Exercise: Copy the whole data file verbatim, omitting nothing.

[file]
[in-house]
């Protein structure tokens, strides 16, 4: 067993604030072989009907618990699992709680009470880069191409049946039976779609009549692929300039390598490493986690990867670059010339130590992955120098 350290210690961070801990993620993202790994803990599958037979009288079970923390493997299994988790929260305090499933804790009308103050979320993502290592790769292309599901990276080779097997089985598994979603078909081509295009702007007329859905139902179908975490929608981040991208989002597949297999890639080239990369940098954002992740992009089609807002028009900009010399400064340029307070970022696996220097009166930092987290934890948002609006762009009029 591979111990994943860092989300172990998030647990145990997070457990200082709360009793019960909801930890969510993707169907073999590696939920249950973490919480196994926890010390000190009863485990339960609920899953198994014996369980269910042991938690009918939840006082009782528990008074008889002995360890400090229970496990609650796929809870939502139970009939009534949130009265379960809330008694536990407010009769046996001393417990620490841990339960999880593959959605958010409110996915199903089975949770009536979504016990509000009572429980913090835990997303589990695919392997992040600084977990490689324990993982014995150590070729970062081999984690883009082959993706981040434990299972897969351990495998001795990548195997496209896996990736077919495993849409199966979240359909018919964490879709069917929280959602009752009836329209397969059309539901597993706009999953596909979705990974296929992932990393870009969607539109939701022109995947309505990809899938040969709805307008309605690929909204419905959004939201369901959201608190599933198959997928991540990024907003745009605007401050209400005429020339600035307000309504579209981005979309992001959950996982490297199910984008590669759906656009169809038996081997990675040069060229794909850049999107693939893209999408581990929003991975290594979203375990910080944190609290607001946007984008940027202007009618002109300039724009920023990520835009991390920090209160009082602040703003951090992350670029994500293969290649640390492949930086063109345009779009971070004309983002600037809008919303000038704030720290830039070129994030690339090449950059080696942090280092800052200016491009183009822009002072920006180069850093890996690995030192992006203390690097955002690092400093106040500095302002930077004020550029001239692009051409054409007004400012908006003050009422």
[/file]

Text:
[in-house]
């Protein structure tokens, strides 16, 4: 067993604030072989009907618990699992709680009470880069191409049946039976779609009549692929300039390598490493986690990867670059010339130590992955120098 350290210690961070801990993620993202790994803990599958037979009288079970923390493997299994988790929260305090499933804790009308103050979320993502290592790769292309599901990276080779097997089985598994979603078909081509295009702007007329859905139902179908975490929608981040991208989002597949297999890639080239990369940098954002992740992009089609807002028009900009010399400064340029307070970022696996220097009166930092987290934890948002609006762009009029 591979111990994943860092989300172990998030647990145990997070457990200082709360009793019960909801930890969510993707169907073999590696939920249950973490919480196994926890010390000190009863485990339960609920899953198994014996369980269910042991938690009918939840006082009782528990008074008889002995360890400090229970496990609650796929809870939502139970009939009534949130009265379960809330008694536990407010009769046996001393417990620490841990339960999880593959959605958010409110996915199903089975949770009536979504016990509000009572429980913090835990997303589990695919392997992040600084977990490689324990993982014995150590070729970062081999984690883009082959993706981040434990299972897969351990495998001795990548195997496209896996990736077919495993849409199966979240359909018919964490879709069917929280959602009752009836329209397969059309539901597993706009999953596909979705990974296929992932990393870009969607539109939701022109995947309505990809899938040969709805307008309605690929909204419905959004939201369901959201608190599933198959997928991540990024907003745009605007401050209400005429020339600035307000309504579209981005979309992001959950996982490297199910984008590669759906656009169809038996081997990675040069060229794909850049999107693939893209999408581990929003991975290594979203375990910080944190609290607001946007984008940027202007009618002109300039724009920023990520835009991390920090209160009082602040703003951090992350670029994500293969290649640390492949930086063109345009779009971070004309983002600037809008919303000038704030720290830039070129994030690339090449950059080696942090280092800052200016491009183009822009002072920006180069850093890996690995030192992006203390690097955002690092400093106040500095302002930077004020550029001239692009051409054409007004400012908006003050009422």